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For The Record  

FTR #390 Political Plate Techtonics

MP3 Side 1 | Side 2

When Treasury Secretary O’Neill resigned on Friday, December 6, the popular press reported the resignation as having been precipitated by the failure of the economy to respond to Bush’s economic policy. Speculative in nature, this broadcast analyzes events in the several days leading up to the resignation and poses the question of whether O’Neill’s exit might have been due to his conduct of Operation Green Quest. Specifically, the 3/20/2002 raids by Treasury Department agents implicated people connected to the Republican Party, the milieu of George Bush and the Al Taqwa milieu in the funding operations of Al Qaeda and Hamas.

1. One of the most important dynamics in this line of inquiry concerns the profound Saudi political and economic clout in the United States and within the Bush administration. Was O’Neill’s resignation really due to Bush’s dissatisfaction with the results of O’Neill’s handling of the economy? Or was it because of the Bush/Saudi axis dissatisfaction with O’Neill’s performance vis a vis the 3/20 raids? Recall that Talat Othman, a director of Bush’s failed Harken Energy firm, interceded with O’Neill to express the dissatisfaction on the part of the “Wahhabi lobby” with the Green Quest raids. Othman was deeply involved with the milieu involved in Green Quest, having sat on the boards of directors of a number of the institutions involved in, or directly overlapping, the targets of that operation.

2. Although media coverage in the United States emphasized the extent to which the Saudis were cooperating in the financial effort to interdict the economic funding for Al Qaeda, the reality of the situation is very different. Even as the American media were trumpeting the Saudi stance on terror, the chief foreign policy advisor to Crown Prince Abdullah was stating that the country would not loosen its investigative stance on terrorist financing-in effect, telling the U.S. to go “shove it.” “Saudi Arabia said yesterday it would not lower its standard of evidence for designating financial supporters of terrorism, setting the stage for continued tension with the US over the adequacy of Saudi measures to crack down on the financing of terrorism.” (“Saudis Resist US Push on Terror Funds” by Edward Alden; Financial Times; 12/4/2002; p. 3.)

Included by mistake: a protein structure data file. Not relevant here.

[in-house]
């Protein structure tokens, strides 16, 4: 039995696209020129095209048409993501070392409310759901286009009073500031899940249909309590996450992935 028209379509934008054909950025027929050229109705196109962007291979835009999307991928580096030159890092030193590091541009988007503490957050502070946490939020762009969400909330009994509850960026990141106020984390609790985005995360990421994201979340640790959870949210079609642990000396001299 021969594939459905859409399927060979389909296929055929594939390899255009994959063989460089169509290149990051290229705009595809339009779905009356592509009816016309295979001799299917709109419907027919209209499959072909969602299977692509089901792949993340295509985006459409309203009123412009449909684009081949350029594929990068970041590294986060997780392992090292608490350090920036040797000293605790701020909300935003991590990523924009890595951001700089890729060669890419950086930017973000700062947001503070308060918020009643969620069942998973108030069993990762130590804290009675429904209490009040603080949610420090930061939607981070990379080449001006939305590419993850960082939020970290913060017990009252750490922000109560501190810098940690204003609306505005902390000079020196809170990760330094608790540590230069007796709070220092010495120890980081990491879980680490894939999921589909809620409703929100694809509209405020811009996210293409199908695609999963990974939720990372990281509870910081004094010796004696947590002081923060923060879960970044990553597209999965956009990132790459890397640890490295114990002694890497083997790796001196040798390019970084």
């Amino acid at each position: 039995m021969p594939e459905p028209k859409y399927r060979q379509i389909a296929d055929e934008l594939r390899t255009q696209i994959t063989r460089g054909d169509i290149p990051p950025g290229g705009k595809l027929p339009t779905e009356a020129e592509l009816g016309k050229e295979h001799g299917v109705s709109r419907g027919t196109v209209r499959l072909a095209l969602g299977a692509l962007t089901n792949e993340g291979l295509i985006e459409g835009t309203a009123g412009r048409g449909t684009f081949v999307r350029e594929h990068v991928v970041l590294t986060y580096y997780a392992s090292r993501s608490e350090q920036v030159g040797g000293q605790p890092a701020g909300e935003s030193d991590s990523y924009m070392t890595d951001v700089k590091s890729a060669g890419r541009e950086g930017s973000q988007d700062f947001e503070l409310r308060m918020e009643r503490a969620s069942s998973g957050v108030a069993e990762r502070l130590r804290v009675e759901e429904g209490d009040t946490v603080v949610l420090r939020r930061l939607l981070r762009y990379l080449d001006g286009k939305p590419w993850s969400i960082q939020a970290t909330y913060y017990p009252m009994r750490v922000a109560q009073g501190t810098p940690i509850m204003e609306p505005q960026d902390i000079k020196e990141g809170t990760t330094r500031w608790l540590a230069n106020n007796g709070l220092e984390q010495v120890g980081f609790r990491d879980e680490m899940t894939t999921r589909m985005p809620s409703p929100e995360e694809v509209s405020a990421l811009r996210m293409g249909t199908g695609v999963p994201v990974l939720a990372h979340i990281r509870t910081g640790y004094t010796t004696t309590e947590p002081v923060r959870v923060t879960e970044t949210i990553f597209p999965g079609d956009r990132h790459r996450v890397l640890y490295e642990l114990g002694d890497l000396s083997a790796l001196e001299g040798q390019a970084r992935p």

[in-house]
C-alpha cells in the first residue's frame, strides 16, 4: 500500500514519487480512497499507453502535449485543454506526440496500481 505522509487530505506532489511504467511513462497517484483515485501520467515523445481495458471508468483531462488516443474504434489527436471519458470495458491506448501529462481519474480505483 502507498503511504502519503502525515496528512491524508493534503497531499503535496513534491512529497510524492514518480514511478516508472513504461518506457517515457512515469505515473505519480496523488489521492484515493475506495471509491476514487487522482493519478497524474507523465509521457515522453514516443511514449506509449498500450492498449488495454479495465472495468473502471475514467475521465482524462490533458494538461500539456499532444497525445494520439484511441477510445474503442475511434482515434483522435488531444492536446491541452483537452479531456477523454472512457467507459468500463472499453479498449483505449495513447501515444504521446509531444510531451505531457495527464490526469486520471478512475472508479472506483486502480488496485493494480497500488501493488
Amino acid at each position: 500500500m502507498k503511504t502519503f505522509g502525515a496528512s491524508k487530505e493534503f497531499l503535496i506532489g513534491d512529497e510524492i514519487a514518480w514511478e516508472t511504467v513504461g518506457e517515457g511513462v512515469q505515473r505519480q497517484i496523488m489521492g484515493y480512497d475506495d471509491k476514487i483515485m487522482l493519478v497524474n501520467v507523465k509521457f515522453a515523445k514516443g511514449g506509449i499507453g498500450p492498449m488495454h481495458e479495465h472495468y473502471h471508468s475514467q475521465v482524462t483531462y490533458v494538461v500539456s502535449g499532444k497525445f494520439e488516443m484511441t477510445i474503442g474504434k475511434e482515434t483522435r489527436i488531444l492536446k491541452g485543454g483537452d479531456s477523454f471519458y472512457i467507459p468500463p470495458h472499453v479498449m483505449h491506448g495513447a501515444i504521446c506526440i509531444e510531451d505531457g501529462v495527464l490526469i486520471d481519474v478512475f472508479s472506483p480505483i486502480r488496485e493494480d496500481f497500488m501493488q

3. It is interesting (and possibly significant) to note, in this context, the great confidence on the part of the Saudis that the US “would not act unilaterally.” “But Adel al-Jubeir, foreign policy advisor to Crown Prince Abdullah, the Saudi leader, said he did not believe that the US would act unilaterally against Saudi individuals or groups suspected of supporting terrorism. “When it comes to designations of either individuals or organizations. . . we work together.’ he said.” (Idem.)

4. As noted in FTR#386, a Treasury Department official (Jimmy Gurule) had traveled abroad shortly before this announcement to attempt to bring others in line. The following paragraph is worth contemplating in light of O’Neill’s backing of the 3/20 raids, Othman’s intercession on behalf of the targets of those raids on 4/4 and O’Neill’s resignation two days after this article was published. “The administration of President George W. Bush is debating whether to step up pressure on the Saudis by threatening on its own to designate and freeze bank accounts of some Saudis suspected of financing terrorism. Since last March, the two governments have agreed that all such actions should be taken jointly. [Emphasis added.] Some officials want the US to act alone if the Saudis fail to co-operate after the US presents additional evidence regarding suspect individuals and groups. But others believe that maintaining voluntary co-operation from the Saudis is the only way to move forward.” (Idem.)

5. The day before O’Neill announced his resignation, the Germans publicized a Saudi diplomatic connection to a suspect on trial in Hamburg in connection with 9/11. “German prosecutors are investigating possible links between the alleged al-Qaeda terrorist on trial in Hamburg and diplomats and Islamic activists from Saudi Arabia. The business card of a member of staff at the Saudi embassy in Berlin was found among the possessions of Mounir al-Motassadeq, the Moroccan student charged with having helped plan the September 11 attacks, when he was arrested last year, a spokeswoman for the chief federal prosecutor said yesterday.” (“Germans Probe Possible al-Qaeda Diplomatic Link” by Hugh Williamson; Financial Times; 12/6/2002; p. 3.)